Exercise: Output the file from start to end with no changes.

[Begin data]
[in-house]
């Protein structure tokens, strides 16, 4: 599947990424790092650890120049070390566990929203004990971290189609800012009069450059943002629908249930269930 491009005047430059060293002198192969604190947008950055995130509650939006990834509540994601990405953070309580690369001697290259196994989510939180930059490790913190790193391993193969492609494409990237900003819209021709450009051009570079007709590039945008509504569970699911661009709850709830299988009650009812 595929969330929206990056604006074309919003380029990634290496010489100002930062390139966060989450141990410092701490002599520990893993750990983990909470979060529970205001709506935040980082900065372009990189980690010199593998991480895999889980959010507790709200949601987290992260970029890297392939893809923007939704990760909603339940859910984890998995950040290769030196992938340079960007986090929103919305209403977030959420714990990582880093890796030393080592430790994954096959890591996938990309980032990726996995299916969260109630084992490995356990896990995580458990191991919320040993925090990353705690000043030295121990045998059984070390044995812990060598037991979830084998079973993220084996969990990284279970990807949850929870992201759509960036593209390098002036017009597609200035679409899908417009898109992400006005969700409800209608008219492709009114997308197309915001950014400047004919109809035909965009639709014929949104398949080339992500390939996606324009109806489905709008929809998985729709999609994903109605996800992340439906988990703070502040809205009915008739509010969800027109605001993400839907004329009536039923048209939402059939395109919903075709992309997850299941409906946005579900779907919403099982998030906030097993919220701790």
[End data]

[in-house]
């Protein structure tokens, strides 16, 4: 599947990424790092650890120049070390566990929203004990971290189609800012009069450059943002629908249930269930 491009005047430059060293002198192969604190947008950055995130509650939006990834509540994601990405953070309580690369001697290259196994989510939180930059490790913190790193391993193969492609494409990237900003819209021709450009051009570079007709590039945008509504569970699911661009709850709830299988009650009812 595929969330929206990056604006074309919003380029990634290496010489100002930062390139966060989450141990410092701490002599520990893993750990983990909470979060529970205001709506935040980082900065372009990189980690010199593998991480895999889980959010507790709200949601987290992260970029890297392939893809923007939704990760909603339940859910984890998995950040290769030196992938340079960007986090929103919305209403977030959420714990990582880093890796030393080592430790994954096959890591996938990309980032990726996995299916969260109630084992490995356990896990995580458990191991919320040993925090990353705690000043030295121990045998059984070390044995812990060598037991979830084998079973993220084996969990990284279970990807949850929870992201759509960036593209390098002036017009597609200035679409899908417009898109992400006005969700409800209608008219492709009114997308197309915001950014400047004919109809035909965009639709014929949104398949080339992500390939996606324009109806489905709008929809998985729709999609994903109605996800992340439906988990703070502040809205009915008739509010969800027109605001993400839907004329009536039923048209939402059939395109919903075709992309997850299941409906946005579900779907919403099982998030906030097993919220701790």